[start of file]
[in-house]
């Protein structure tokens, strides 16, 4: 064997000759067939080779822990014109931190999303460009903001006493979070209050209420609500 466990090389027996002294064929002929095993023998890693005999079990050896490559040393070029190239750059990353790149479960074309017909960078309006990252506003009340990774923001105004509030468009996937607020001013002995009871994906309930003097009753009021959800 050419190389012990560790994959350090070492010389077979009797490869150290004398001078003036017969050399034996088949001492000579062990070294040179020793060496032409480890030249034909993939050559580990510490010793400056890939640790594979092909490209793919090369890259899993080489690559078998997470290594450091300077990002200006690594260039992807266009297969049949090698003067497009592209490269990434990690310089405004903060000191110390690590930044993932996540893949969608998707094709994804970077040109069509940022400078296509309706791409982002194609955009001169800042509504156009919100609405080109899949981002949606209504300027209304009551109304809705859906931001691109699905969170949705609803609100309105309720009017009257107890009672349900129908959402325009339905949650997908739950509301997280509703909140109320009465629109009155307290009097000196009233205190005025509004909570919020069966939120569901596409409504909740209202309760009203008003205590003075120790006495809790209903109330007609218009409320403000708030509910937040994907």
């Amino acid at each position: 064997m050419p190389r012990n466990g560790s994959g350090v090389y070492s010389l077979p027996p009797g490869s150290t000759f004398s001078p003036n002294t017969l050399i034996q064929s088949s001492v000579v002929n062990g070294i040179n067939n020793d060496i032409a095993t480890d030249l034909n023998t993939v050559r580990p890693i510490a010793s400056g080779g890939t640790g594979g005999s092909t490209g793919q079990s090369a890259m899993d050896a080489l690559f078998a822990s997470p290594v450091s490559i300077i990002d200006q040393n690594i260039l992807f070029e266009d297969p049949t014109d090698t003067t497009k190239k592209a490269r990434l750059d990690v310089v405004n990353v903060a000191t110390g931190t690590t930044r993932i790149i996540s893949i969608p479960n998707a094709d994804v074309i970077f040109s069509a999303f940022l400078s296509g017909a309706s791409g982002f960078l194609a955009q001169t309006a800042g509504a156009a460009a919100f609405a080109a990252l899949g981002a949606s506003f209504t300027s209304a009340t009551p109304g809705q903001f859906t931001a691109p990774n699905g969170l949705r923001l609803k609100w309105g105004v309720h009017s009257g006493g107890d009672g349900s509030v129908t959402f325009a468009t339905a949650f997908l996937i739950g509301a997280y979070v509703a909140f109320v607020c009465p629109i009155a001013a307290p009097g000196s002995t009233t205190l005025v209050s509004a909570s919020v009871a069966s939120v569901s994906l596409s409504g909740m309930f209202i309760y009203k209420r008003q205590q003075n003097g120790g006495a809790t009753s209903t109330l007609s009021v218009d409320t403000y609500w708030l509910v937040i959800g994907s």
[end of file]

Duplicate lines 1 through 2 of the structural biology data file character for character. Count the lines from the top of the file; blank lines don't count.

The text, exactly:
[in-house]
């Protein structure tokens, strides 16, 4: 064997000759067939080779822990014109931190999303460009903001006493979070209050209420609500 466990090389027996002294064929002929095993023998890693005999079990050896490559040393070029190239750059990353790149479960074309017909960078309006990252506003009340990774923001105004509030468009996937607020001013002995009871994906309930003097009753009021959800 050419190389012990560790994959350090070492010389077979009797490869150290004398001078003036017969050399034996088949001492000579062990070294040179020793060496032409480890030249034909993939050559580990510490010793400056890939640790594979092909490209793919090369890259899993080489690559078998997470290594450091300077990002200006690594260039992807266009297969049949090698003067497009592209490269990434990690310089405004903060000191110390690590930044993932996540893949969608998707094709994804970077040109069509940022400078296509309706791409982002194609955009001169800042509504156009919100609405080109899949981002949606209504300027209304009551109304809705859906931001691109699905969170949705609803609100309105309720009017009257107890009672349900129908959402325009339905949650997908739950509301997280509703909140109320009465629109009155307290009097000196009233205190005025509004909570919020069966939120569901596409409504909740209202309760009203008003205590003075120790006495809790209903109330007609218009409320403000708030509910937040994907």